In a key signal for Bay Area school districts, Santa Clara County officials said Tuesday that schools must follow strict social distances and mask requirements if they reopen for in-person learning in the fall – but if school officials and health professionals follow this path in cases of increasing coronavirus cases remains to be seen.
While the most populous county in the Bay Area wants “all students and teachers to return to school as soon as possible”, officials have yet to decide how much – if not completely – the physical classroom involves, health officer Dr. Sara. Cody said at a Tuesday press conference.
“The possibility of reopening schools for education in person depends on the containment of COVID-1
School closings first crossed the Bay Area en masse when the pandemic hit in mid-March. Just a few weeks later, the six counties said they followed the state’s recommendation to stay closed for the rest of the year, leaving teachers, students and parents climbing to adapt to online learning.
Now, however, counties across California are taking a more piecemeal approach to reopening. The state orientation published earlier this month provides that schools offer in-person learning to the extent that they are able to depend on local health orders, leaving specifications to local officials, in some cases individual districts and schools.
For its part, Santa Clara County invited its districts to consider various scenarios for the year, including in-person education, distance learning or a hybrid model. But with only a month before August, officials did not respond directly when districts or parents should expect more information about a potential first day of school: such plans “are not a guarantee that conditions will allow us to reopen in person”, said Mary Ann Dewan, county superintendent.
“We still don’t know how changing conditions will affect education offerings in the fall,” said Dewan, adding, “The health and safety of students, staff and the community remains the center of attention. Schools will need to adhere to the requirements and study the guidelines provided by the Department of Public Health and apply them. “
If brick and mortar schools welcome students in the fall, the county expects different age groups to follow different rules, according to a new guide.
For example, elementary school students would be educated in smaller, more stable groups, while high school students would always be required to wear facades and follow stricter social distance guidelines. Signs and signs on the ground should be used to enforce the six-foot rule in school offices, bus stops and corridors. However, daily temperature checks would not be necessary.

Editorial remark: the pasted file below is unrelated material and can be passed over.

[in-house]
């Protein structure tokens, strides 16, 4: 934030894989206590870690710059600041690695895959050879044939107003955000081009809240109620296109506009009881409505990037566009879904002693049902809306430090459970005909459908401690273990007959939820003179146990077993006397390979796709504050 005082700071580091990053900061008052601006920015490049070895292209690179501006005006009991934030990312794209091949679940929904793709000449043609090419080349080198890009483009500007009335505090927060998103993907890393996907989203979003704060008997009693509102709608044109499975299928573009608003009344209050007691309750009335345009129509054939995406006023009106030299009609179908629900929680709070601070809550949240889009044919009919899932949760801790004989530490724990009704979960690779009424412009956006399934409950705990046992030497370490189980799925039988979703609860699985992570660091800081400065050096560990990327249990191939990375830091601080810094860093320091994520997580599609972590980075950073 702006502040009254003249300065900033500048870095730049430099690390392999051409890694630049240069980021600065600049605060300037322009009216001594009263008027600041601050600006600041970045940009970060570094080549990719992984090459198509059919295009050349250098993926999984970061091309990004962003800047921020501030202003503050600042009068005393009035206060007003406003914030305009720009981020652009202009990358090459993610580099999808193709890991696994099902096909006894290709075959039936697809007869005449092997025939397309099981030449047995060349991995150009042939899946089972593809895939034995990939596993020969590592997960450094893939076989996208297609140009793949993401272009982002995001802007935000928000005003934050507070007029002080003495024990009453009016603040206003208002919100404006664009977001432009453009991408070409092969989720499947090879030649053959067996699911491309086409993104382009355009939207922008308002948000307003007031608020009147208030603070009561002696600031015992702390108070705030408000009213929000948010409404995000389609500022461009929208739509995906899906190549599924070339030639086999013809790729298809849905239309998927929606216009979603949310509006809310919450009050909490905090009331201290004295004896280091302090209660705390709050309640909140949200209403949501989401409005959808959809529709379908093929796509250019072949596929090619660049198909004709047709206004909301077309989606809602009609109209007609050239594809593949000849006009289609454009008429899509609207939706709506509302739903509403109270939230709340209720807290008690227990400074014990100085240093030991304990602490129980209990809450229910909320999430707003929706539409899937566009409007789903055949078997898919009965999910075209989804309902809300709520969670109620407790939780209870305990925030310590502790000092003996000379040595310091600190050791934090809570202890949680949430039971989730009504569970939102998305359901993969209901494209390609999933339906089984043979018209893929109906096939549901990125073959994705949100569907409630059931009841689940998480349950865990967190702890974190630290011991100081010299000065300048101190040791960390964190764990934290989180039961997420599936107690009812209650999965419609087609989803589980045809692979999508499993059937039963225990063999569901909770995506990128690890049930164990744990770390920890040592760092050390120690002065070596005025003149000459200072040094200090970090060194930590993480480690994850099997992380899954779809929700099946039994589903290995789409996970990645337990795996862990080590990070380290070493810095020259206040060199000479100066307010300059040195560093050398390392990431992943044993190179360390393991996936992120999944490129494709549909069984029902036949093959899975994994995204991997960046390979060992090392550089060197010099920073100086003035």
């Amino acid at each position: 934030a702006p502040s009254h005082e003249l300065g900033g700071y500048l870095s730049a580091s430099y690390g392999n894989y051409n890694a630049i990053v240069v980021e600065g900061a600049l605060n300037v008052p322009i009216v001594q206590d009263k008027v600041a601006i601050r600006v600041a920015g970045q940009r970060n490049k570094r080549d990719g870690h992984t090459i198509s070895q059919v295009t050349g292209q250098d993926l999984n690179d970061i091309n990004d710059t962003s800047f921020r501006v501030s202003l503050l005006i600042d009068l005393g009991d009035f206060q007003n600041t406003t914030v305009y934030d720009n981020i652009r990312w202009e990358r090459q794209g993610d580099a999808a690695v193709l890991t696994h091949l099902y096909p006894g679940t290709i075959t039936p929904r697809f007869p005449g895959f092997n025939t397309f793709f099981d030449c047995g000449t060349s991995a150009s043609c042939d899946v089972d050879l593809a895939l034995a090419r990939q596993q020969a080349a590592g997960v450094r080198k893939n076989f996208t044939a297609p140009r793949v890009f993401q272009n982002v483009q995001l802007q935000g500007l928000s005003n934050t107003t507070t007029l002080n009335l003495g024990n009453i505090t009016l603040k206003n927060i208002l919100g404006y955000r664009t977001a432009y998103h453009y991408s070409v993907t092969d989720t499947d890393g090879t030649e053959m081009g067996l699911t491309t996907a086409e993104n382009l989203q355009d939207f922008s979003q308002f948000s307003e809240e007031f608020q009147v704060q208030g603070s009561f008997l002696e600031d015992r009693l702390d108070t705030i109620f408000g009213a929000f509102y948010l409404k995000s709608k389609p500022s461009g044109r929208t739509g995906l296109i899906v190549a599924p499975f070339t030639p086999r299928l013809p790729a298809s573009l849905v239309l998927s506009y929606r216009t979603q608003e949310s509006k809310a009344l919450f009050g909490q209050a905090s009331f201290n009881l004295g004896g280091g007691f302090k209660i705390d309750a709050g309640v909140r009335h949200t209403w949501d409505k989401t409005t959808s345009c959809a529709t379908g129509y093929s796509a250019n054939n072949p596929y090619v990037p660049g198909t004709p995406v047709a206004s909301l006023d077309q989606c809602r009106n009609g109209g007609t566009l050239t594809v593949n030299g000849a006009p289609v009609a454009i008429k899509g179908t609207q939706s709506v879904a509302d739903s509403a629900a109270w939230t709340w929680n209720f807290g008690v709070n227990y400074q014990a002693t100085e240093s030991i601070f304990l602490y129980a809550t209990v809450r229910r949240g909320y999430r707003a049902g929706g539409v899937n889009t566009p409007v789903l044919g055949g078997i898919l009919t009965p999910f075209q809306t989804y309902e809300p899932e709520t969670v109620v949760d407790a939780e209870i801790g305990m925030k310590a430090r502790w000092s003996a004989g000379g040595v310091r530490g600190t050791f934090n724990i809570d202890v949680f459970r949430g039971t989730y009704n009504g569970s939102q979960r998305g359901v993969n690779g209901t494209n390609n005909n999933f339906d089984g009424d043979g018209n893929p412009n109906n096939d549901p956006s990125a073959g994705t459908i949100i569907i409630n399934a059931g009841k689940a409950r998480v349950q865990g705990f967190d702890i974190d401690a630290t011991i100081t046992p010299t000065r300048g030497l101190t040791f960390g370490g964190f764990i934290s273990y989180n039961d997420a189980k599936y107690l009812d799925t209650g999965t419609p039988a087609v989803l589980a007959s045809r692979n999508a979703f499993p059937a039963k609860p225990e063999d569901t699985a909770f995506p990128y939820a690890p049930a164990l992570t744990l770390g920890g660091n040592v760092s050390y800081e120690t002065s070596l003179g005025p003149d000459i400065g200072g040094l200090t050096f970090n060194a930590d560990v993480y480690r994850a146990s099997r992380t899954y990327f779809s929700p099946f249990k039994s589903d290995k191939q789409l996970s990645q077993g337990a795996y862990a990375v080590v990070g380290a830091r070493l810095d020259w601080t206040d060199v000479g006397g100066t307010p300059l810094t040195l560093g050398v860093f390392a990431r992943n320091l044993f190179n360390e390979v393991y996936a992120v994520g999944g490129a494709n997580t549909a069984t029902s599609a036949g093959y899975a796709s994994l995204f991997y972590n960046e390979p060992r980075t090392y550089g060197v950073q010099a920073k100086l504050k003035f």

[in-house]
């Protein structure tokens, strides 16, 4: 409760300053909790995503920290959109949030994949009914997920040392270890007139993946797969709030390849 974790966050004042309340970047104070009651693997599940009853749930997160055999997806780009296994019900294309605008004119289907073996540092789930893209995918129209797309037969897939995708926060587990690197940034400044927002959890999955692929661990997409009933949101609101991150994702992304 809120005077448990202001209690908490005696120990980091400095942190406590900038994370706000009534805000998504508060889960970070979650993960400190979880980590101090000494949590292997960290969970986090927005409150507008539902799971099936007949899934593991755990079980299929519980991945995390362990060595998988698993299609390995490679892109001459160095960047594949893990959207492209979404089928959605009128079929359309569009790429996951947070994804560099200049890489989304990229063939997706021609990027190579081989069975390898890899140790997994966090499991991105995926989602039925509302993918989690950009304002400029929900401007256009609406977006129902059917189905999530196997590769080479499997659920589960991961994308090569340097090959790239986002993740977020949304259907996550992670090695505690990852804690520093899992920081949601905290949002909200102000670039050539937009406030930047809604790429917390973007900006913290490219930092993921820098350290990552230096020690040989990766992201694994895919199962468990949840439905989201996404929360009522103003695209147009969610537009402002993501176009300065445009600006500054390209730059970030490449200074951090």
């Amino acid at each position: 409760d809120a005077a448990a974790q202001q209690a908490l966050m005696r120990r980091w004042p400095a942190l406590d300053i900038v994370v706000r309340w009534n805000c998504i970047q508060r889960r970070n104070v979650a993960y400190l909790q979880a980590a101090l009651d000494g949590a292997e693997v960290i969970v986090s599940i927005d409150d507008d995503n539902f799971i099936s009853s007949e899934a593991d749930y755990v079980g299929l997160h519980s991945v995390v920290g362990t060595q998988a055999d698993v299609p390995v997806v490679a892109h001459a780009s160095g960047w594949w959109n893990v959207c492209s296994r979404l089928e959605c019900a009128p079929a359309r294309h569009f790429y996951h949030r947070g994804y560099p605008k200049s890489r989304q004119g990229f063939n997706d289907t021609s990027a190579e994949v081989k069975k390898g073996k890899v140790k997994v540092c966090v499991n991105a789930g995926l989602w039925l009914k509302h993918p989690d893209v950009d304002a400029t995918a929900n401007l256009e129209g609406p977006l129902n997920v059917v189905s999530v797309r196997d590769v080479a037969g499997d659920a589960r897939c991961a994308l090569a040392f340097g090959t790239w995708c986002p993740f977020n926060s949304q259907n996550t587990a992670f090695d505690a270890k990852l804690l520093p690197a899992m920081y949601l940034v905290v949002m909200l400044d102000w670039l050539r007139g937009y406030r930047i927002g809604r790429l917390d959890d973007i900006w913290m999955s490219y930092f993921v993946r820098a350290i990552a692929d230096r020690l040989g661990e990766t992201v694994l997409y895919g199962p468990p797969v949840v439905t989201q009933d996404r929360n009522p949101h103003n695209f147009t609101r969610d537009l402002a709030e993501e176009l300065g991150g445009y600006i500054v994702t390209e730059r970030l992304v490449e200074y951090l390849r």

Chris Funk, district superintendent of the East School Union East Side of San Jose, said the guidelines reflect what he and other district officials have been discussing for months. The East Side schools plan to host some in-person learning for vulnerable students – such as homeless or disabled children – but overall they rely heavily on distance learning.
While districts were busy adopting similar approaches previously in the pandemic, reopening requires a more school-by-school approach, particularly due to different age groups and demographics, he added.
“I will no longer be dismissive of this decision, and my first priority is to deal first with the safety of staff and students and provide the best possible second education,” said Funk.
Similar protocols have been developed in San Mateo County, where school and health officials plan to stagger students, enforce facial coverage and limit the number of students in the classroom. In Contra Costa Diablo Unified District County Mountain, students will be educated in groups no larger than 15, the district said, and are expected to sanitize their hands on arrival and wear masks. Parents and visitors will likely have limited access to campus.
In Oakland, meanwhile, parents, staff and community members of the Oakland Unified School District, for example, are making proposals to consider both completely remote and hybrid models, with a decision scheduled for July 10.
Decisions related to high school sports in Santa Clara County are also expected by late summer, officials said.